Maryland fishery managers hope that allowing fishermen to keep more of the rockfish they catch in the Chesapeake Bay will help the species thrive once again.
Gov. Larry Hogan's administration is seeking legislative permission to reduce the keeper minimum size limit from 20 to 19 inches in length. An associated gear change is expected to further protect the iconic game fish from overfishing.
The change echoes in a way a George W. Bush-era "Healthy Forests" initiative, which caught flak because it proposed cutting down trees to save forests.
Well, duh. Although the good charter captains I've seen have had no problem catching limits at 20 inches.
In this case, giving anglers a better chance at keeping the bay's rockfish may help boost its population in the long run, state officials say.
“The logic behind it is that slightly more fish will be brought home, but we’ll be killing less by waste," said Mike Luisi, the Department of Natural Resource's assistant director for fishing and boating services.
Eager to provide their clients with more bang for the buck, the state's charter boat industry is on board with the measure.
“It’s definitely going to help us," said Curtis Johns Jr., a Crisfield-based charter fisherman.
The problem: Fishermen have had no issue in recent years catching slightly undersized fish. There was a strong reproductive class in 2015, which has stocked the Chesapeake with smaller rockfish, also known as striped bass.
“You could catch them all day," John said. "You just couldn’t keep them.”
I'd like to see some statistical modelling to back up the notion that allowing fishermen to keep 19 inch fish instead of 20 inch fish is going to save fish in the long run. It's true that sometimes in summer, the smaller fish overwhelmingly outnumber the larger ones, at least in many places in the bay, and that it's quite common to catch many fish just short of the limit for one or two legal fish. But I remember the same thing happening when the limit was 18 inches.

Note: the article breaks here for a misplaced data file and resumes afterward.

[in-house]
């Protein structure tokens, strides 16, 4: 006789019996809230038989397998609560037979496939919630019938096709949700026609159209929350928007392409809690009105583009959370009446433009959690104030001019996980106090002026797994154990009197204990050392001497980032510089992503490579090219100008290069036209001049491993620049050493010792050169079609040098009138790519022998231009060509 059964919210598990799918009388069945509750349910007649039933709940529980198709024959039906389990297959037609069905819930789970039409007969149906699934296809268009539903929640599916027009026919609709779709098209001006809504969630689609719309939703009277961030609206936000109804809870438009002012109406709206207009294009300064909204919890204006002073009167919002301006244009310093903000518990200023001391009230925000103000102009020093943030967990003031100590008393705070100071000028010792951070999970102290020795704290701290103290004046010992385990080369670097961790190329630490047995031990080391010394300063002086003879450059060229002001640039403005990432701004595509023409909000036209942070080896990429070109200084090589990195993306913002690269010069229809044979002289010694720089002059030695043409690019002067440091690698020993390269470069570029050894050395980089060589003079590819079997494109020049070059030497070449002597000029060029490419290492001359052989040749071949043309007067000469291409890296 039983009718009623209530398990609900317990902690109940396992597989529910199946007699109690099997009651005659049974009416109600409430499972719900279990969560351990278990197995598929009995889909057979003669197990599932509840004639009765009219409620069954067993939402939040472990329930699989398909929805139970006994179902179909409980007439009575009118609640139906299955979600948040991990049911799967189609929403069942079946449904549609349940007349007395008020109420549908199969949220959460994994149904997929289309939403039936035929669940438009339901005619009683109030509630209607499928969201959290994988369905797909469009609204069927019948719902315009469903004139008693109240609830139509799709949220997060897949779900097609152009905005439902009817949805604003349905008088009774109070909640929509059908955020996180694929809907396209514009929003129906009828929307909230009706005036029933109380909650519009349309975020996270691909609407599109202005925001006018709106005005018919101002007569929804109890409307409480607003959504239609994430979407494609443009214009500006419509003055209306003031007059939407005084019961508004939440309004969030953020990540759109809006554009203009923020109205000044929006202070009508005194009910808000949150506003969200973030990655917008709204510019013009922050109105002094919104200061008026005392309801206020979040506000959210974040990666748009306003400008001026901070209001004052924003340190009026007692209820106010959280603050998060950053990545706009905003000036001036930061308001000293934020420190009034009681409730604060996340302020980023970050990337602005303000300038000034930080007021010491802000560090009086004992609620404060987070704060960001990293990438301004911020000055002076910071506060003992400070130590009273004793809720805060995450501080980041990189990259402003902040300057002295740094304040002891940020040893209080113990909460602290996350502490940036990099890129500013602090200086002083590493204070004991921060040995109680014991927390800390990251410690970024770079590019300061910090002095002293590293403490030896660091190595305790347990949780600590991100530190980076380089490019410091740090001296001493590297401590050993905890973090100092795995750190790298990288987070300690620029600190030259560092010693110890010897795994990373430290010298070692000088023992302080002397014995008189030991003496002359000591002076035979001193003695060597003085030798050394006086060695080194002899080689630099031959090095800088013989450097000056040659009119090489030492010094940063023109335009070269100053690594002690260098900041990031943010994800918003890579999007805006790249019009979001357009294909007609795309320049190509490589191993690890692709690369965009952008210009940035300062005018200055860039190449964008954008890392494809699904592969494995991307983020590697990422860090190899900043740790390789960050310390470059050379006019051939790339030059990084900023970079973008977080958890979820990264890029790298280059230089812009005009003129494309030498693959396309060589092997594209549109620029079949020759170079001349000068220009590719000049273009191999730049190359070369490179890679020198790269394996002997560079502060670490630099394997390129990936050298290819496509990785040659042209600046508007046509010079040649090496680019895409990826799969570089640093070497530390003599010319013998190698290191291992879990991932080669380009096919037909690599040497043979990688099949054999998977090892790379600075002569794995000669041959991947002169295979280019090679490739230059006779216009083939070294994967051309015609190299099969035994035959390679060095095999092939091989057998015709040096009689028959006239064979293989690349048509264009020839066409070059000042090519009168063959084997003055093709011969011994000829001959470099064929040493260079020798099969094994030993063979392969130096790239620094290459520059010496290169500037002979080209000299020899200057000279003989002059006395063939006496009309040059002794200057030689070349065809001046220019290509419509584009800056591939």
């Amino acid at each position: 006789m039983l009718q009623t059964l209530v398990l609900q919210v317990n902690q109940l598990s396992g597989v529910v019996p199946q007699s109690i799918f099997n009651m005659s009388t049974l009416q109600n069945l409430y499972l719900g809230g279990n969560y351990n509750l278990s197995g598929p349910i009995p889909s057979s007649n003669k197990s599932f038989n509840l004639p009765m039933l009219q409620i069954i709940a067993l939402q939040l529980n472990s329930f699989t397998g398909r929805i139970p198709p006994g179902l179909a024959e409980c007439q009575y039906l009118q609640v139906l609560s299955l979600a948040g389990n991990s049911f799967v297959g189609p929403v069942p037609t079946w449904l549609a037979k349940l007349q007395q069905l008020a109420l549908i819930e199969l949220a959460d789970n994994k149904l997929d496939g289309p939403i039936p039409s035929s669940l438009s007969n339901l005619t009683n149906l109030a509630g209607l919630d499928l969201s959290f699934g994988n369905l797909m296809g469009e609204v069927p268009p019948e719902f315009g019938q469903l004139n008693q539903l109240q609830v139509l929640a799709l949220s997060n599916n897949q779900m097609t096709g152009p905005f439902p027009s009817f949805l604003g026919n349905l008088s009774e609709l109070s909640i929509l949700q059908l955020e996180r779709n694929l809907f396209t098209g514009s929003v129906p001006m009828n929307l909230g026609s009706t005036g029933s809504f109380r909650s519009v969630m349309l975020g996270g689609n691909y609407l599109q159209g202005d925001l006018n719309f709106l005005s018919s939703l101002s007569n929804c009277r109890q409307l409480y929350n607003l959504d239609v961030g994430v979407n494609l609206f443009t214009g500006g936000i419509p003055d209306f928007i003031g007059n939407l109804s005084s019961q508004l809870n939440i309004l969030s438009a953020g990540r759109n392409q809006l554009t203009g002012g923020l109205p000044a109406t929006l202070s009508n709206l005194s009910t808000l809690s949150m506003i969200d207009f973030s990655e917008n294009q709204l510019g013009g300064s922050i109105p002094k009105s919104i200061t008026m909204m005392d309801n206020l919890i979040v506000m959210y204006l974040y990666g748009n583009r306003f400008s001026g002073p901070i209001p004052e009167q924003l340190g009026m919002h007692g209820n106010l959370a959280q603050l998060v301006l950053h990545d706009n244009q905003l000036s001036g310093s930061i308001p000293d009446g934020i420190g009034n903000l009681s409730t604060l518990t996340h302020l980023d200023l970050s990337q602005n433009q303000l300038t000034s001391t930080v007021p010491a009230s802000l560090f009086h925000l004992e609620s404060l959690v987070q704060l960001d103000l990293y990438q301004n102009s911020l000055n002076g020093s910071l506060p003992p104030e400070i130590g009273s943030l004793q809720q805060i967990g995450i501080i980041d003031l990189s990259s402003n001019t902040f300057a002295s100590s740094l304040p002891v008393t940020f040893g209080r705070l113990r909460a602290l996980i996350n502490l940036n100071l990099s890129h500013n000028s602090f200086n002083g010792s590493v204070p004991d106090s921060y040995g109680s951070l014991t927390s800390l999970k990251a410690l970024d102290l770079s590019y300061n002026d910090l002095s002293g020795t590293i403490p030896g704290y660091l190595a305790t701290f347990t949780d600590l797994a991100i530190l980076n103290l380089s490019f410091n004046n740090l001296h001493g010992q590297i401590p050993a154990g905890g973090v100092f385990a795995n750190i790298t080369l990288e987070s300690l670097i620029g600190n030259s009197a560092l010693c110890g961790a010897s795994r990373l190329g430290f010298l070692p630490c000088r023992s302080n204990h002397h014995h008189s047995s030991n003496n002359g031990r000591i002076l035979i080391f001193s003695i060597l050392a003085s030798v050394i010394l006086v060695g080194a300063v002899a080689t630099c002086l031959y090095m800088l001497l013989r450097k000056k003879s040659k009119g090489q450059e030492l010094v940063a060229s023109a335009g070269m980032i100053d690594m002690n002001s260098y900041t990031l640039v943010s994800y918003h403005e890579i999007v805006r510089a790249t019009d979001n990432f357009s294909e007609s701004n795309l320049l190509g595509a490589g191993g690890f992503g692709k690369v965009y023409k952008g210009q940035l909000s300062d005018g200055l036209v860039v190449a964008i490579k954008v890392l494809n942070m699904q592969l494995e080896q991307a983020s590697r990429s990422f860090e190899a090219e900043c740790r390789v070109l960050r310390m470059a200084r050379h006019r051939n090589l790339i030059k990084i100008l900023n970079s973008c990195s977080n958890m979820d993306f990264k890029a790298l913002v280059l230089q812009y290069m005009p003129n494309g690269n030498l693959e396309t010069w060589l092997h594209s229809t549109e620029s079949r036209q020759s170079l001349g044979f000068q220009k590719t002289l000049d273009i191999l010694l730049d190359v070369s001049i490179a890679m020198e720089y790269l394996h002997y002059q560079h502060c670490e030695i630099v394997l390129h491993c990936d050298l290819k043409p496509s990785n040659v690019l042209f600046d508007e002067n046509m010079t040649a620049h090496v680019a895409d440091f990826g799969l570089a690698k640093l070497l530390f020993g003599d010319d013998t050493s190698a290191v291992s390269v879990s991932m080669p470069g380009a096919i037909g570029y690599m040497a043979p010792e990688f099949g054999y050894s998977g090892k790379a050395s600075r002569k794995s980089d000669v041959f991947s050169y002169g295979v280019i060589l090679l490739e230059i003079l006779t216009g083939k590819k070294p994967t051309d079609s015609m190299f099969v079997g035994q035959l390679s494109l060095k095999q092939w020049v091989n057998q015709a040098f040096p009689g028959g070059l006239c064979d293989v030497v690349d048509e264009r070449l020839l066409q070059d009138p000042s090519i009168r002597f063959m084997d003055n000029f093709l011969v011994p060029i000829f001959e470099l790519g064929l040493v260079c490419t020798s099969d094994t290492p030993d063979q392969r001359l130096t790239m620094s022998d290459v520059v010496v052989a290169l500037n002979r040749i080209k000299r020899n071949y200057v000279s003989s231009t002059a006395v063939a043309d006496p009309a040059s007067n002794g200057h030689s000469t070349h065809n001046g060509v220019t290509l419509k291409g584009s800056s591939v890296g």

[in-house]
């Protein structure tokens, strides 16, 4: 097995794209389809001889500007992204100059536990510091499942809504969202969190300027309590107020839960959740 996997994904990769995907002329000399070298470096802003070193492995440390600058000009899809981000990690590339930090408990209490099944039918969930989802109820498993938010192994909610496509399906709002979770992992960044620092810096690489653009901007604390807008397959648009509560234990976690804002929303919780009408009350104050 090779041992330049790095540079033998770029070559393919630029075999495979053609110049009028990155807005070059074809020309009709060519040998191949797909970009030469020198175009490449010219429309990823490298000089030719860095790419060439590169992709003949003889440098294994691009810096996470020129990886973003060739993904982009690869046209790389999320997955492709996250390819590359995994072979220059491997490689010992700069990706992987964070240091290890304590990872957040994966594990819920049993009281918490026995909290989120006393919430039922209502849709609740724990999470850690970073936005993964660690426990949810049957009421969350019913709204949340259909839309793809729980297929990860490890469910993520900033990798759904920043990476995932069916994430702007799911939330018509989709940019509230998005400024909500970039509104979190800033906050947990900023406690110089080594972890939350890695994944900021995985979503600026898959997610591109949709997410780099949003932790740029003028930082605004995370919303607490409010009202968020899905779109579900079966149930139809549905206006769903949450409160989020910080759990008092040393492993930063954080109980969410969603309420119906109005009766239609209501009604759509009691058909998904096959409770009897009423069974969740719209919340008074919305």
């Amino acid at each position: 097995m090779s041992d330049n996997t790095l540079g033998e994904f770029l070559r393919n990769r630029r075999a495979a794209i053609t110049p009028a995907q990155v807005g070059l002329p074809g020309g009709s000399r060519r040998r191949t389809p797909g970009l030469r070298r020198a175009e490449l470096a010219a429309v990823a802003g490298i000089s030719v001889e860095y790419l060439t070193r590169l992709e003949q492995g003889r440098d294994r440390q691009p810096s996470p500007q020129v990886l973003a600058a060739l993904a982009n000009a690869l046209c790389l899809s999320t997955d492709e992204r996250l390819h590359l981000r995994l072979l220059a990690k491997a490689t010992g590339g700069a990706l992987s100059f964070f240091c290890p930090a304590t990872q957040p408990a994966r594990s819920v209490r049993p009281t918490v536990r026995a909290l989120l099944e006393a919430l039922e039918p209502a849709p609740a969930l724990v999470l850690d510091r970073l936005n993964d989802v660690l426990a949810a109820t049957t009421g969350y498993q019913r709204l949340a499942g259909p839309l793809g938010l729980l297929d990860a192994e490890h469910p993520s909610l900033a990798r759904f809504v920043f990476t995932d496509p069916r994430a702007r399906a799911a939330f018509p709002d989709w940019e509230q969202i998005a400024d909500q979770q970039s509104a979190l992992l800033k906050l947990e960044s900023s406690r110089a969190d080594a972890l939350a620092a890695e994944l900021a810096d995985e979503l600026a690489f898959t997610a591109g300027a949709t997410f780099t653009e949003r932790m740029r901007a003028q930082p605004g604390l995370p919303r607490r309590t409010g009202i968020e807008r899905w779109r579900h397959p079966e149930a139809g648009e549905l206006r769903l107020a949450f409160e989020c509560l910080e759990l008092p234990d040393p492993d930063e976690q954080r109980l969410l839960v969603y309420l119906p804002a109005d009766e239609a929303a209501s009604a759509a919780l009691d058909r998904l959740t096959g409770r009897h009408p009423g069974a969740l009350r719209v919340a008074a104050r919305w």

But Johns and other fishermen say they've had to catch 20-30 rockfish some days to reach their quota of two fish. They release the ones under 20 inches in length.
Many of those returned fish aren't surviving because the preferred method for catching them — live bait attached to J-shaped hooks — can take a heavy toll on their innards.
So many dead and dying fish were thrown back over the past three summers in the upper portion of the bay that they created "slicks of fish" two miles wide and three miles long, one fisherman said.
"People were complaining (on Kent Island) about the amount of buzzards," said Capt. Robert Newberry, head of the Delmarva Fisheries Association.
A week late and twice as big due to tax season, Wombat-socho has "Rule 5 Sunday: Not Your Normal Graduation Picture" ready for business.